Arsenic poisoning has been an emerging problem in beef cattle. The poisoning usually occurs due to the ingestion of pesticides containing arsenic. However, Susan L. McClanahan, veterinarian at the University of Minnesota, has found a new source of arsenic that can cause sudden death in cattle. It has been found that ashes from burnt wood treated with the wood preservative copper-chrome-arsenate (CCA) have a high concentration of arsenic.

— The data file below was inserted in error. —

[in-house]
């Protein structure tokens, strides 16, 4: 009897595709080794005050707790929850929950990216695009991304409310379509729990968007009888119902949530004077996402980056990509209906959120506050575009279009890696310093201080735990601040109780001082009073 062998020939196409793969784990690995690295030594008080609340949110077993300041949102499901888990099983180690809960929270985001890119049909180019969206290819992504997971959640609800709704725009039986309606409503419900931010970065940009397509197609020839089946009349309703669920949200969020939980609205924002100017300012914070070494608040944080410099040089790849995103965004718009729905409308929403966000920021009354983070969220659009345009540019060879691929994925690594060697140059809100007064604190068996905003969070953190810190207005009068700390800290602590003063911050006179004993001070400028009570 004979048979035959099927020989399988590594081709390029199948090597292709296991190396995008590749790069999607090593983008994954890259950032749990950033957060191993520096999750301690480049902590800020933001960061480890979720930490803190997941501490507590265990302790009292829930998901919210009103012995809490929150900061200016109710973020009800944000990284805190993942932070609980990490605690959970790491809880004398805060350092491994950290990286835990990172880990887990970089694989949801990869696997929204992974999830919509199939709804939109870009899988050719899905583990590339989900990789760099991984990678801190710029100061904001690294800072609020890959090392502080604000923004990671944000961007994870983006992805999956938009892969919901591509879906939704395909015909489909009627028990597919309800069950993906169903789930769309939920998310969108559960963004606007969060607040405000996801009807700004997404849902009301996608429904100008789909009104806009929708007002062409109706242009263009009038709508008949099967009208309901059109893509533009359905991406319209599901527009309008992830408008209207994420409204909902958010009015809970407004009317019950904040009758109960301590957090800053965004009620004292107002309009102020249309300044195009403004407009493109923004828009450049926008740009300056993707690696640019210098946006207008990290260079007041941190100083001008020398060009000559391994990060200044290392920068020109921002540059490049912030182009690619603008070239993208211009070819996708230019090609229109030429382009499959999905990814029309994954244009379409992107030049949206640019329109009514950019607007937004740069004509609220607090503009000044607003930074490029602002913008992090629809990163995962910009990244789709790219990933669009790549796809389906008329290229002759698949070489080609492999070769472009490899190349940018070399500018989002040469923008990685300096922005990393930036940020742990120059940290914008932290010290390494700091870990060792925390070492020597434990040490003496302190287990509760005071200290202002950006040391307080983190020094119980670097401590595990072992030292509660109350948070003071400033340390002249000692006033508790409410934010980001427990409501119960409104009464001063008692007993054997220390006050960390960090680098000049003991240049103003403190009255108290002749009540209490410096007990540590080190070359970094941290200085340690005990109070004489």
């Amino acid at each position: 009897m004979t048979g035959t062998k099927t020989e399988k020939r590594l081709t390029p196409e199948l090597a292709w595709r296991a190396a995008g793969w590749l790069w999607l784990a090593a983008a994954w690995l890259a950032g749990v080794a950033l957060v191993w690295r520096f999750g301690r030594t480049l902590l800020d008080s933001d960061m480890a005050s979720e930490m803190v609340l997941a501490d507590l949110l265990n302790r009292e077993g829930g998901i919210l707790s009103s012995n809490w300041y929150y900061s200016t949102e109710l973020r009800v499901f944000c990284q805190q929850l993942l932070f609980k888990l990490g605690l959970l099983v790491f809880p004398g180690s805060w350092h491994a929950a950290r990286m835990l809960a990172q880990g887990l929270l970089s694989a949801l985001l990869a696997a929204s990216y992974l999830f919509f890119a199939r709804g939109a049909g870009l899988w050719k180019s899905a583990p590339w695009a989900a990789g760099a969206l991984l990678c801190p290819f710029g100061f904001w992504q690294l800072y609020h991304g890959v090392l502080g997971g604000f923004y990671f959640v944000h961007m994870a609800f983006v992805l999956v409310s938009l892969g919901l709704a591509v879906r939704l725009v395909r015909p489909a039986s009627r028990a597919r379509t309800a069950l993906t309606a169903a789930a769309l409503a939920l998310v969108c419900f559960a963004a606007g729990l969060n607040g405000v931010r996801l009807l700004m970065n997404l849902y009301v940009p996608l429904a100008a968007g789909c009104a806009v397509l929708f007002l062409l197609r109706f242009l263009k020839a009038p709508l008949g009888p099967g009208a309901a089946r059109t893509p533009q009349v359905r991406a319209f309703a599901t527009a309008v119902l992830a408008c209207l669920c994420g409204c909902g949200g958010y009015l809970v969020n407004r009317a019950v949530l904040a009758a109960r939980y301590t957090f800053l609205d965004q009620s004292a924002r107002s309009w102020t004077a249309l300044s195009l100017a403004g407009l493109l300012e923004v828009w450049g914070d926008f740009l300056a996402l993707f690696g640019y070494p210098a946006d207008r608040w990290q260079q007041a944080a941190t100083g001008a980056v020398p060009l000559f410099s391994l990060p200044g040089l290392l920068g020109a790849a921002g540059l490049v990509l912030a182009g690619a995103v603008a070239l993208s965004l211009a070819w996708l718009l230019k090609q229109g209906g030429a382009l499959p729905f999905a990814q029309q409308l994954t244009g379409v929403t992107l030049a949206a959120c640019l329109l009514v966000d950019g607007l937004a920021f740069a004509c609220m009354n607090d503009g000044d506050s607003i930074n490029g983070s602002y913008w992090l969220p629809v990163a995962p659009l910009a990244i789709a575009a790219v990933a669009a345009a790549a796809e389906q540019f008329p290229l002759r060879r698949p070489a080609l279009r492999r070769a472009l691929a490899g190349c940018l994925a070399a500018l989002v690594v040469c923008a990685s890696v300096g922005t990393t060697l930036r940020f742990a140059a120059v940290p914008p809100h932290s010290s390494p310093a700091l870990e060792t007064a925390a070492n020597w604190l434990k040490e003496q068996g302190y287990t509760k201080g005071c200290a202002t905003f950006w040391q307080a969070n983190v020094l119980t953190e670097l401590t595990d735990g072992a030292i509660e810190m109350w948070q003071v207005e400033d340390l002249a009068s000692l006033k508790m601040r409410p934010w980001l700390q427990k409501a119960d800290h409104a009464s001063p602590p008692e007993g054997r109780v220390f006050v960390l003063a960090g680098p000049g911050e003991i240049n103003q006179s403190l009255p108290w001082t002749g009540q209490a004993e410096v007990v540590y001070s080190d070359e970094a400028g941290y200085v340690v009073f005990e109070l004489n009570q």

Many outdoor wooden structures are treated with this wood preservative and when this wood is burned, the resulting ashes will contain extremely toxic levels of arsenic. If these ashes are dumped in an area inhabited by cattle, the potential for sudden death due to arsenic poisoning becomes very real. Dr. McClanahan warns that burning structures in cow pastures or dumping ashes from wood treated with CCA is dangerous since cattle will die acutely after the ingestion of ashes. It is better to bury CCA treated wood and use new environmentally sensitive preservatives that do not contain arsenate when building new structures.